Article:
What to do if you encounter a coyote?


A Richmond resident saw a ‘puppy’ on River Road near McCallan Road and it turned out to be a coyote.

A Richmond resident was chased by a coyote in broad daylight along River Road near the North Arm of the Fraser River.

Saturday afternoon, Lei Kazemi returned from work as usual on his electric bike.

The ride was uneventful until they arrived at River Road near McCallan Road.

This is where they saw what they thought was a dog standing in the middle of the road.

Kazimi was worried that the “puppy” might be hit by a car, so he tried to get closer to get him out of the way.

It was then that Kazemi suddenly realized that the “puppy” was actually a coyote.

Kazemi said they took a photo with the intention of reporting the coyote sighting to authorities. The coyote, however, seemed to have other plans and began to chase Kazemi, who quickly jumped on his bike and fled from there.

“I was riding my bike at full speed with this coyote chasing after me. I think he was really tired and finally stopped and ran away.

“I was pretty scared at the time, but now, looking back, it probably would have been fine because I think it looked like a puppy and was just hanging around,” Kazemi said.

Kazemi posted their encounter on the Richmond Rants and Raves Facebook page to alert pet owners and others in the area.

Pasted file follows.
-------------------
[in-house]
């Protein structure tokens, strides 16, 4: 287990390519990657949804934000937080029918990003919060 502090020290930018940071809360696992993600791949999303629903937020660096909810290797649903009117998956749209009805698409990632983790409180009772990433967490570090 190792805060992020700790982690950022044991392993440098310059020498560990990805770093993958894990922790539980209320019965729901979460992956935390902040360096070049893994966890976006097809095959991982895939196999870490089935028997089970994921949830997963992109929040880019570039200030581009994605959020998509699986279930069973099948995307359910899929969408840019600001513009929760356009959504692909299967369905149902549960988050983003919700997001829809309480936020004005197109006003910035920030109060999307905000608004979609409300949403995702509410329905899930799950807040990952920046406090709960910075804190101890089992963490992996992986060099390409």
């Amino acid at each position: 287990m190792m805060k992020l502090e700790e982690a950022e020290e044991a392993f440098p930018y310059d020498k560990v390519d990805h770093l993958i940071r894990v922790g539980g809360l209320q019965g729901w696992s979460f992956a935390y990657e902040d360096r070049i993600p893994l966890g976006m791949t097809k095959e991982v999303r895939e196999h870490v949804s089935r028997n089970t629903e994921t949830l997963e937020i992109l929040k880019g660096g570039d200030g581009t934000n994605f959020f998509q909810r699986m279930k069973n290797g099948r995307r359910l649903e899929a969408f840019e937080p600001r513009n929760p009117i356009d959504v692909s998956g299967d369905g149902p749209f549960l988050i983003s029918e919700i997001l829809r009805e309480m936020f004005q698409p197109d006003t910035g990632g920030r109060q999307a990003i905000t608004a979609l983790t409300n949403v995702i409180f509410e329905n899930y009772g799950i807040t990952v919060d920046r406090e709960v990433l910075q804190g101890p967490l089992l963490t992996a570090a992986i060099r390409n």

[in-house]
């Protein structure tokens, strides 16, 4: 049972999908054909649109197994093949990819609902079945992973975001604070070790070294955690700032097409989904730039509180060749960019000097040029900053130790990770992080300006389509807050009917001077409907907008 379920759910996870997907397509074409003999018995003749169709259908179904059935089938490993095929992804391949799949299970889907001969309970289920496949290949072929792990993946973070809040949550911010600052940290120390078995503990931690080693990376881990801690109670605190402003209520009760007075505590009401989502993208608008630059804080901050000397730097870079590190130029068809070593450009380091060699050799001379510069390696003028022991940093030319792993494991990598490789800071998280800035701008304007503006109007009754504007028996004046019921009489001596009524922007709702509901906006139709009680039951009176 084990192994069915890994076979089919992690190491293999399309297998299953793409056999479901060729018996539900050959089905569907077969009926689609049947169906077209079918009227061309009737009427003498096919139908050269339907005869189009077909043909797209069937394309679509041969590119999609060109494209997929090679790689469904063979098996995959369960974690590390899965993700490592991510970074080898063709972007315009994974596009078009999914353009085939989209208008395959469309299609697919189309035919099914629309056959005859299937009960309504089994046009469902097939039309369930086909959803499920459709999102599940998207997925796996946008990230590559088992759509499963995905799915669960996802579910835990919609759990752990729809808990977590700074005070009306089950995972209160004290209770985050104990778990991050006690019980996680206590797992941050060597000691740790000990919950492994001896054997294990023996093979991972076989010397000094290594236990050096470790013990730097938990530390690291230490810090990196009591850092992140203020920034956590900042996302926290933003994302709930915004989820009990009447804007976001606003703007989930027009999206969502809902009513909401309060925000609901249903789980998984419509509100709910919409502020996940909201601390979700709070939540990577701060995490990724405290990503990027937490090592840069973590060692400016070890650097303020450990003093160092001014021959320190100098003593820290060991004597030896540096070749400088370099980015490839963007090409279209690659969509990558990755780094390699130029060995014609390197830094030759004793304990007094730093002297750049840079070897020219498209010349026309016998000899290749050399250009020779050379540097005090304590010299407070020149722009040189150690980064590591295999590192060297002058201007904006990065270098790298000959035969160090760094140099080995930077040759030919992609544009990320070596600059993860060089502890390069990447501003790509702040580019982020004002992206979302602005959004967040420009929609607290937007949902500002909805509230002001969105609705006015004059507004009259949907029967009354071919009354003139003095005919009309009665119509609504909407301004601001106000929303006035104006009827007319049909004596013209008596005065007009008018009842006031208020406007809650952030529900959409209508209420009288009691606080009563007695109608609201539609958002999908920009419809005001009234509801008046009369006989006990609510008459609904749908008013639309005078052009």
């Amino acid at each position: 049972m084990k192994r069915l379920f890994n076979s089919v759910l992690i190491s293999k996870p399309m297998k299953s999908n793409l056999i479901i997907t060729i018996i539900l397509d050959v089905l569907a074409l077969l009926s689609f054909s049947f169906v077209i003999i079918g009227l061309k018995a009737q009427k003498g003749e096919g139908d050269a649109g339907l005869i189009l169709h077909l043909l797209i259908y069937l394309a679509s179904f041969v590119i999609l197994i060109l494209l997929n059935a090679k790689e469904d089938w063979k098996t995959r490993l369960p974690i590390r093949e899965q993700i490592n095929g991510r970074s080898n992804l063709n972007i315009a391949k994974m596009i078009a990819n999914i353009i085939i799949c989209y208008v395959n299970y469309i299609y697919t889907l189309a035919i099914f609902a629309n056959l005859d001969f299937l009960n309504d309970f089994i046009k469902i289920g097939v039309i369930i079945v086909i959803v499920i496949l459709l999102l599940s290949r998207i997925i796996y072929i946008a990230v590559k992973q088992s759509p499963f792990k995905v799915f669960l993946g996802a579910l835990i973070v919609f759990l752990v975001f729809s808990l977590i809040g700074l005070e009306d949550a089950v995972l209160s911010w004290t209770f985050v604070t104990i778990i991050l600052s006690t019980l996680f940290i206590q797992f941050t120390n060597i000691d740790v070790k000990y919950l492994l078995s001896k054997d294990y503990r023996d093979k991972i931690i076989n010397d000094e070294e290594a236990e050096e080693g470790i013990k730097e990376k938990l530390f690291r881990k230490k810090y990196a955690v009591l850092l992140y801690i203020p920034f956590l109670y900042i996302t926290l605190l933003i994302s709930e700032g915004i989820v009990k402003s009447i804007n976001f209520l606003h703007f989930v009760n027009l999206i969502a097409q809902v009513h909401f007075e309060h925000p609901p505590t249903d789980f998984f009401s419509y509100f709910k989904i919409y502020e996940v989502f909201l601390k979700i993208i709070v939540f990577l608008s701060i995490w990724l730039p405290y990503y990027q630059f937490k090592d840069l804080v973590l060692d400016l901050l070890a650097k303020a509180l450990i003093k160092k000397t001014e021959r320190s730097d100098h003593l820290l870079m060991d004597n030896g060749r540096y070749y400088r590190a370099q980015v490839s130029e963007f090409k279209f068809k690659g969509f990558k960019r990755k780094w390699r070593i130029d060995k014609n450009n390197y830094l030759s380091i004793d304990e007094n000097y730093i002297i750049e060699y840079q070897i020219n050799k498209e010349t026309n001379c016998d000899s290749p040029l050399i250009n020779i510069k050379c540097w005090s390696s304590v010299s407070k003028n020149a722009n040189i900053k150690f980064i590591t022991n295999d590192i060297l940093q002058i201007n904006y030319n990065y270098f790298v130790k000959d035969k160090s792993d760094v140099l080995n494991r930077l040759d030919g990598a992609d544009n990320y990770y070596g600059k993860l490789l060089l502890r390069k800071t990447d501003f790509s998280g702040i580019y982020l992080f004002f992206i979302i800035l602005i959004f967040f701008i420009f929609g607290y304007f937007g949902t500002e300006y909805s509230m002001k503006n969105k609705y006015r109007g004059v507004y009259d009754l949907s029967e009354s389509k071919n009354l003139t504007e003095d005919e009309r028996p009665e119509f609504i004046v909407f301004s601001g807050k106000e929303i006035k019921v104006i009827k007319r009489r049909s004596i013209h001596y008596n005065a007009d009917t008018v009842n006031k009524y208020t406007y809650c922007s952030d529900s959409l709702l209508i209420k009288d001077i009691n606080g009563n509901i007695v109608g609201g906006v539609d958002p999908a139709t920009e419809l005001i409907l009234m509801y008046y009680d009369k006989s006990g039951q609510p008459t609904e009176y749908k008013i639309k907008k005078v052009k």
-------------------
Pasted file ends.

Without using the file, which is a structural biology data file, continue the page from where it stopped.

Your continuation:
“You’re not going to see coyotes in downtown Richmond, but there are plenty near the Tera Nova area,” Kazemi said, adding that they were relieved the encounter didn’t turn out. in attack.

The Lower Mainland is home to about 2,000 to 3,000 urban coyotes, according to the BCSPCA website.

“Coyotes are intelligent, social and playful, but they have a bad reputation for killing pets and small animals. It’s the same trait that makes them important to our ecosystem, as scavengers and major predators of rodents. “, we read on the website.

A spokesperson for WildSafe BC, a provincial organization that aims to provide wildlife conflict reduction education, said when people run or roll, they can trigger a hunting response in predators. Here are some suggestions:

Make yourself look tall, maintain eye contact, and speak in a low, firm voice or shout

· Pick up small pets and children immediately; older children should stay close and not try to run away

Wave your arms and if you have a cane or gardening tools like a rake or shovel, be ready to use them as a weapon against the coyote

Throw stones, sticks or other objects near the animal

· If the coyote continues to approach, do not run or turn your back on it, continue to look tall and make noise as you slowly back away. Move to more people or into your home or vehicle

If the coyote attacks, give a series of kicks with your feet or a strong stick to the animal’s ribs and stomach

· Bear spray can also be used in the event of an attack

· Report the encounter to the Conservation Officer Service at 1-877-952-7277.

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